evaluation

Choosing to Quit: When Ministry Impedes Ministry

  • 19 October 2017
  • Keith Reed

PruneI was raised to never give up. A drawing was fixed to my family's refrigerator door that I still remember. A heron is being choked by a mostly-swallowed frog that's gripping its predator’s neck in a desperate act of survival. The caption? Never give up.

We love inspiring images like this. Every story worth telling involves a degree of adversity and the best stories tell us how a hero overcomes extreme odds to achieve something extraordinary. Terry Fox. Captain Sully. The Hickory Hoosiers. 

We feel inspired by these stories and the slogans that fuel them. An entire brand was launched on the premise of these axioms (No Fear). The most beloved team of my childhood was defined by a three-word rallying cry that still gives me goosebumps: refuse to lose.  

Vince Lombardi once said that winners never quit and quitters never win. An inspiring quote fit for any locker room, but in most other settings it's a statement that's misleading and inaccurate. You see, the best winners know exactly when to quit.

To be fair, we must understand how to correctly define winning and losing. The best coaches and players understand the importance of "making adjustments". This is the positive way of saying they recognize what isn't working and choose to do something different. Stated differently, they choose to quit so they can win.

But what coach would actually say that? Quitting is associated with such negativity that it's typically equated to the willful acceptance of failure—a behaviour quickly linked to shame and embarrassment. Little consideration is given to the positive results of surrendering harmful practices or to the healthy consequences of giving something up after careful consideration.

In his book called Necessary Endings, Dr. Henry Cloud uses the word "ending" to describe the calculated decision to give up something up for the sake of a new direction. He uses a pruning metaphor to illustrate the positive effects of proactive termination. A skilled gardener intentionally removes branches that fall into any of three categories because this will produce the desired results:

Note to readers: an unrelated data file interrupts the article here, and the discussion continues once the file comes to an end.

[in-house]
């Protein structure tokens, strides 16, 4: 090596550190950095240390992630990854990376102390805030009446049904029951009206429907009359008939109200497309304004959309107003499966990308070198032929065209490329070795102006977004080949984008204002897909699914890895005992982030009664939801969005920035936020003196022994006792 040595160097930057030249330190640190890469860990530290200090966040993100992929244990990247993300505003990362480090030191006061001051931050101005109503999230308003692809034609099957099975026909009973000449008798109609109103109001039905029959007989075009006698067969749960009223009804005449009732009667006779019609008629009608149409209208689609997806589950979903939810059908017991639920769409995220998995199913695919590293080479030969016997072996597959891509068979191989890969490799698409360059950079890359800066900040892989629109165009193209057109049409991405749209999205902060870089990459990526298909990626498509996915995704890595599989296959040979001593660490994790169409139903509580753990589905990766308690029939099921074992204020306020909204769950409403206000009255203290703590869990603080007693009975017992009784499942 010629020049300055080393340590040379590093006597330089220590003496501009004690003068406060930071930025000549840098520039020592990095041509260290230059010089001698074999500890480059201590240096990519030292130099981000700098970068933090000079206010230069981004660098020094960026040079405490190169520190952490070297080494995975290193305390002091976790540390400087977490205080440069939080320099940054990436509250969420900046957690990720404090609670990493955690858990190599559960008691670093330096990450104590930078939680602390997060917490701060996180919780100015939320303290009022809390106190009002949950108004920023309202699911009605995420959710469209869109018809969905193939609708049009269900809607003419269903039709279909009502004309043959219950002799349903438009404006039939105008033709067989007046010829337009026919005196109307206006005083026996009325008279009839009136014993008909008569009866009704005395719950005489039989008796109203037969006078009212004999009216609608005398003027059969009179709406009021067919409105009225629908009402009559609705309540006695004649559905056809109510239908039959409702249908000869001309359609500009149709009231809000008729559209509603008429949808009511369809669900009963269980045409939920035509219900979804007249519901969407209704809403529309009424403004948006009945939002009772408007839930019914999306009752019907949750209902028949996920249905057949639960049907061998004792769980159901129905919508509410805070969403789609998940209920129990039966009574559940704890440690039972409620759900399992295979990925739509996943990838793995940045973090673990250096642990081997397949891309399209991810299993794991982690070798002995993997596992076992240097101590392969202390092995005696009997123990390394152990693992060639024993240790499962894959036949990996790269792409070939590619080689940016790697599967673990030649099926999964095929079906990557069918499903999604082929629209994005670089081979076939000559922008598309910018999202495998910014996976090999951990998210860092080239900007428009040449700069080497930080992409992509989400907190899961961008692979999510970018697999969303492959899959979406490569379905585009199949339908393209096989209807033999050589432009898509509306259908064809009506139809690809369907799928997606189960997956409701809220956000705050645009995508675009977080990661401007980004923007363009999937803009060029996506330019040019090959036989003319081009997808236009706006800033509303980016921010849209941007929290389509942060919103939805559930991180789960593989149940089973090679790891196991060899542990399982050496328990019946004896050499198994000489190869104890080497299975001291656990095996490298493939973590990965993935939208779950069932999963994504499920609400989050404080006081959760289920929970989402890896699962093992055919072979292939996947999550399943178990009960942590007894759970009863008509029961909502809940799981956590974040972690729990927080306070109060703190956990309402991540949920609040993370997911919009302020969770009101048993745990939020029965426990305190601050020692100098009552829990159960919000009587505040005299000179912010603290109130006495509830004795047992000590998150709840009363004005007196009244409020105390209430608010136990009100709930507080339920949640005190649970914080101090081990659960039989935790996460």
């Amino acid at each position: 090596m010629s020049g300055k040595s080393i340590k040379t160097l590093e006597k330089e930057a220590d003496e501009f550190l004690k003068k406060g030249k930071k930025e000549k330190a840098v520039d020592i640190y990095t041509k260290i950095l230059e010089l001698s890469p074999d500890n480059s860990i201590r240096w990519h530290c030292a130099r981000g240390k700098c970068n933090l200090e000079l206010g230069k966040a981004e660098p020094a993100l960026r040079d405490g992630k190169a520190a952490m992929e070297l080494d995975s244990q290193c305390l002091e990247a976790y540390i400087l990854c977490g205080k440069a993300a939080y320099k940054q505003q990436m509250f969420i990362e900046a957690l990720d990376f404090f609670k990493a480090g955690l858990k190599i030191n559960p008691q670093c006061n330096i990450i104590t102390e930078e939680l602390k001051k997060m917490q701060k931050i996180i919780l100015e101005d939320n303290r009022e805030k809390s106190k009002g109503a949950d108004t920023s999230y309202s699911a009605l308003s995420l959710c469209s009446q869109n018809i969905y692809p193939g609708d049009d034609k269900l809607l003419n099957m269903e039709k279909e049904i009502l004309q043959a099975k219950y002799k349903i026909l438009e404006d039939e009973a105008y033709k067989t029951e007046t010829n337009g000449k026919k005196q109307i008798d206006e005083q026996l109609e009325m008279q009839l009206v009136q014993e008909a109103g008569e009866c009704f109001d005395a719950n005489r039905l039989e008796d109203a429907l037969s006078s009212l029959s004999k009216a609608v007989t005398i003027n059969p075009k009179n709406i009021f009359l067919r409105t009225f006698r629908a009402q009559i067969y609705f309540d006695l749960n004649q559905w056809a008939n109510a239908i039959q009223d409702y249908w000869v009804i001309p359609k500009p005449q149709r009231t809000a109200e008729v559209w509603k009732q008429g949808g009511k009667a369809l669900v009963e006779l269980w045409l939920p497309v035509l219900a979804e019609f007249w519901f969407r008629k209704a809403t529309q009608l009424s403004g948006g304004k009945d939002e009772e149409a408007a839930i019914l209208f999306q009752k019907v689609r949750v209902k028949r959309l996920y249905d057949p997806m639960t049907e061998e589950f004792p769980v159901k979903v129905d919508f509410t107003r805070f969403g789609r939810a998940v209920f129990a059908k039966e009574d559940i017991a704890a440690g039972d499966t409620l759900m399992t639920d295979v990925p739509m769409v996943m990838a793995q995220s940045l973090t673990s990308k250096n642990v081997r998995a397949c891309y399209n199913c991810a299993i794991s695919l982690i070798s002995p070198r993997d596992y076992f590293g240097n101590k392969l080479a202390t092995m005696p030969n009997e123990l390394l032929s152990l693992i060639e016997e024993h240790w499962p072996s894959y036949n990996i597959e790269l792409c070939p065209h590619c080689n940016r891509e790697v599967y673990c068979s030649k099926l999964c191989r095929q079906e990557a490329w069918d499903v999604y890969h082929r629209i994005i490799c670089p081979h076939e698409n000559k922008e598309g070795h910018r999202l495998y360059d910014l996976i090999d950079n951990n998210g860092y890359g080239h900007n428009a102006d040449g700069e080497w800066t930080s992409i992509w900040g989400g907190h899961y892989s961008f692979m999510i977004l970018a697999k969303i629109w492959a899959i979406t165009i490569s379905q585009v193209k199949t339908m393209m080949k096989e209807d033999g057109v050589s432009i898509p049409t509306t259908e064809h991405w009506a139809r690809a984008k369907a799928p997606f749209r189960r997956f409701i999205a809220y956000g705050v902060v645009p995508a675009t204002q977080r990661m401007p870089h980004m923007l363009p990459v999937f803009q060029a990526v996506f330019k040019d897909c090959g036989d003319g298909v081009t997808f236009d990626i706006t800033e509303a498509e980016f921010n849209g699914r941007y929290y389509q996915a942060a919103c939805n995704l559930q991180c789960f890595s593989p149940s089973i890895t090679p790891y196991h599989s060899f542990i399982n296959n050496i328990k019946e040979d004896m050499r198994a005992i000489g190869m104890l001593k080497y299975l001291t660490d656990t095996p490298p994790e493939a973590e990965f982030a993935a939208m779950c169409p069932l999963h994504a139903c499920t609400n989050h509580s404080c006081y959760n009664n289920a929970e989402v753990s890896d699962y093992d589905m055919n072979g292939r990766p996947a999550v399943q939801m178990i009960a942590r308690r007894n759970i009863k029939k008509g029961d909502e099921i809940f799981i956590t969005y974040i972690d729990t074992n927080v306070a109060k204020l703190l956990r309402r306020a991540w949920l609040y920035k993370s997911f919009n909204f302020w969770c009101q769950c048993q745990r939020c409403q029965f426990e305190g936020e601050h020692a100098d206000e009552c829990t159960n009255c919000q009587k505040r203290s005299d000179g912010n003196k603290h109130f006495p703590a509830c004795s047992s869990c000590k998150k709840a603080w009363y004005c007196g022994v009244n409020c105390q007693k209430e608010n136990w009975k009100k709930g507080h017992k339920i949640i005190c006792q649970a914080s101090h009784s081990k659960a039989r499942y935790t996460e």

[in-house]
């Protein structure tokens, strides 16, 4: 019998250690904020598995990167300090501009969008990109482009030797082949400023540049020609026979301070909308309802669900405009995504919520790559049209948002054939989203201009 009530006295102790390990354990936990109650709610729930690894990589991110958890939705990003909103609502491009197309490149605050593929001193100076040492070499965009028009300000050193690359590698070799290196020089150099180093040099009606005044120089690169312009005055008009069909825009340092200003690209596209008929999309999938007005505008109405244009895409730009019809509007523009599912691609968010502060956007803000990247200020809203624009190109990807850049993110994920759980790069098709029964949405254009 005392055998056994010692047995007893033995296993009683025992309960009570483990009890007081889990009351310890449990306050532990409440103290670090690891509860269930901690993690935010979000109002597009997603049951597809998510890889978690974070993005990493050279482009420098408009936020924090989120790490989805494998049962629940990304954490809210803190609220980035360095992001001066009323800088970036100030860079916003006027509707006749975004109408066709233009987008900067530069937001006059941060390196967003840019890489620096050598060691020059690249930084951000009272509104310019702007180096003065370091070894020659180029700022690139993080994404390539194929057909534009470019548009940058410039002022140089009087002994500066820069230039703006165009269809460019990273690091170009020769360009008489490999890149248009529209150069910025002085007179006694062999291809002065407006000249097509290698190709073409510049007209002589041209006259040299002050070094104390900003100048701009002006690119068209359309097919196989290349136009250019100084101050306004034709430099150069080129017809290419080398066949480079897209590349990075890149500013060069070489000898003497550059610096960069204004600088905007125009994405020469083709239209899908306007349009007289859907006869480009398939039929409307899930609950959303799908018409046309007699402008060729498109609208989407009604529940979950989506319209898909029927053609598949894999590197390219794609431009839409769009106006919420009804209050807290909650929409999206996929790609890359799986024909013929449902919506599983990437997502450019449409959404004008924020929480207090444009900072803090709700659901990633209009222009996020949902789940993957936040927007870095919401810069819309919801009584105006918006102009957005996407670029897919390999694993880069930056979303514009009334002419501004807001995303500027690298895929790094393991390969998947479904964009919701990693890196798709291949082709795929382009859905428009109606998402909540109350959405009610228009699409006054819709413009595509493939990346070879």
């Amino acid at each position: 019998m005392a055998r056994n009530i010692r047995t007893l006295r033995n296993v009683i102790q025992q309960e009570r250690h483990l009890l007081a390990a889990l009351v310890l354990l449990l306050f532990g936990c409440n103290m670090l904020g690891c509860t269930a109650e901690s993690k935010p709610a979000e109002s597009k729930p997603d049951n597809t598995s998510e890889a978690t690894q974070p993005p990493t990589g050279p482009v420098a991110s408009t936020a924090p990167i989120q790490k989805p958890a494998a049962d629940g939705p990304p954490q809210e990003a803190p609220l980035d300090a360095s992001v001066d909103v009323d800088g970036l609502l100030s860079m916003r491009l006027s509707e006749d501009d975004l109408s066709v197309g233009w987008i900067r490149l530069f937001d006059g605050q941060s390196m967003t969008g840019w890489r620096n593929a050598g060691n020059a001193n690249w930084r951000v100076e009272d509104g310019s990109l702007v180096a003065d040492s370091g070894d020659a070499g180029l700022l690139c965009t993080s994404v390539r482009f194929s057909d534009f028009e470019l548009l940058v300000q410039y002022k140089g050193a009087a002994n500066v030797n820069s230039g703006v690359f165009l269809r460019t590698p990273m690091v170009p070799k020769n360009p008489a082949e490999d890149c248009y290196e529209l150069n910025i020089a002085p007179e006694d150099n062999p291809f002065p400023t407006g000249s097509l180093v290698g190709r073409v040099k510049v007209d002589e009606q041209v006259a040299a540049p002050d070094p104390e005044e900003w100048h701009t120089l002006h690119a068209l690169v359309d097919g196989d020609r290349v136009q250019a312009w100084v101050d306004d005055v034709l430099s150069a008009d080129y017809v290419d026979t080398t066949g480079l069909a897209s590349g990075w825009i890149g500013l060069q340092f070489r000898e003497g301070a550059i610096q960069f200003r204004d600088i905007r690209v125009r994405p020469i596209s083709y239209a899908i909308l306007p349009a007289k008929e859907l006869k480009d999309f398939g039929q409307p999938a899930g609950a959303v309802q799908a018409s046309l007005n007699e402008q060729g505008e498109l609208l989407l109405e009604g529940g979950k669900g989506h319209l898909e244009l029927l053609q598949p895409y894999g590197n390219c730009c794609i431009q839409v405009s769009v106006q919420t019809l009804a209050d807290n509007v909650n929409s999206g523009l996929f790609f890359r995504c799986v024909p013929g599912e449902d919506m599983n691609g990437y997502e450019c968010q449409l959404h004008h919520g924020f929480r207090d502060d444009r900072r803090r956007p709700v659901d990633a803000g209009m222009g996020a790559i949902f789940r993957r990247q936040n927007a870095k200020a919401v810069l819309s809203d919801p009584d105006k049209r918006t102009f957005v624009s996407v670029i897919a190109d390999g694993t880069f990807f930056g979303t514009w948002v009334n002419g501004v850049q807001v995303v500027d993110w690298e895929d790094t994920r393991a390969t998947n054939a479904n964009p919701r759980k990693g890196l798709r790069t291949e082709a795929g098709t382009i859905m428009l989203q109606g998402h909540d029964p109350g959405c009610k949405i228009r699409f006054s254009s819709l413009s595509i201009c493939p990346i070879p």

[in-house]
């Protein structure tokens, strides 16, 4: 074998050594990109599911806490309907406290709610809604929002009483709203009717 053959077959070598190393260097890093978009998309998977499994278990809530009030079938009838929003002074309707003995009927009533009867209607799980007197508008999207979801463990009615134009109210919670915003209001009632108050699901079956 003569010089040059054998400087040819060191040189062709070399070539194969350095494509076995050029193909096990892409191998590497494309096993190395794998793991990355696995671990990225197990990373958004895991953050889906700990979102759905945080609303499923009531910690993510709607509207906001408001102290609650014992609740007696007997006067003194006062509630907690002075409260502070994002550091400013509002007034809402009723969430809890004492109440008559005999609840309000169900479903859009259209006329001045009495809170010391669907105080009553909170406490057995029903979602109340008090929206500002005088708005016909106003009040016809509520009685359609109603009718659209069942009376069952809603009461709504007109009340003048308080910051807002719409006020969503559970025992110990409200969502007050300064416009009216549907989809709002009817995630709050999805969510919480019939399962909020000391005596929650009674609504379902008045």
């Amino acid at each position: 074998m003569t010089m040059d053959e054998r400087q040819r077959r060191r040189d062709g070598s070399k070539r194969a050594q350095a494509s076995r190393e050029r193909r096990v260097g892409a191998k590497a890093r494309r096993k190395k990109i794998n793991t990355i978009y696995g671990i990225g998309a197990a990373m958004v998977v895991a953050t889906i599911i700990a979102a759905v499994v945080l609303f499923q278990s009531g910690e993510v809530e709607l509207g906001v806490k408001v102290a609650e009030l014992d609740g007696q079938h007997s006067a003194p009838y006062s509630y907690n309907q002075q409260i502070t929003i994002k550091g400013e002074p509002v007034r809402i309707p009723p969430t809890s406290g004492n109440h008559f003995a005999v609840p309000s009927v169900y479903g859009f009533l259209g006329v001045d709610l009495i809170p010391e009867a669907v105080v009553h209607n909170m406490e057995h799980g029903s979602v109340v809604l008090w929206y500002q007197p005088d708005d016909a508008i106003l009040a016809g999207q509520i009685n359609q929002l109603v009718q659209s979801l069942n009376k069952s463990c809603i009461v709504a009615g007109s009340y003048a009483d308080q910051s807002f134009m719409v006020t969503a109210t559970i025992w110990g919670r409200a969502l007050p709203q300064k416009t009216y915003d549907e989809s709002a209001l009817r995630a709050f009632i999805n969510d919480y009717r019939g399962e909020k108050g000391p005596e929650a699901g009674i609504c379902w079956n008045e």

5 Tips for Effective Staff Evaluations

  • 6 March 2017
  • Randy Wollf

men listening and talkingEffective staff evaluations do not focus on critiquing past performance, but rather supporting, encouraging, and guiding staff members into even greater ministry effectiveness in the future. Taking time to assess past performance can translate into future growth for both the staff person and the organization. Growing leaders grow healthy organizations. 

Here are five tips to help you make the staff evaluation process as beneficial as possible:

Tip #1 - Focus on Strengths

How many staff evaluations end up focusing on weaknesses? We identify a key weakness and then expect the staff member to devote considerable time and energy to strengthening that “growth area.” Of course, we all need to shore up areas of weakness that may be hindering us from really moving a ministry forward. However, this can be very discouraging for a staff member if taken too far (not too many people like to focus on their weaknesses for prolonged periods of time). It also doesn’t account for the role of team members who may be able to offset the staff member’s weaker areas. In my blog, Four Reasons Why You Should Invest in Your Strengths, I argue that focusing on strengths often results in much higher returns within a ministry while helping staff members feel engaged in their work.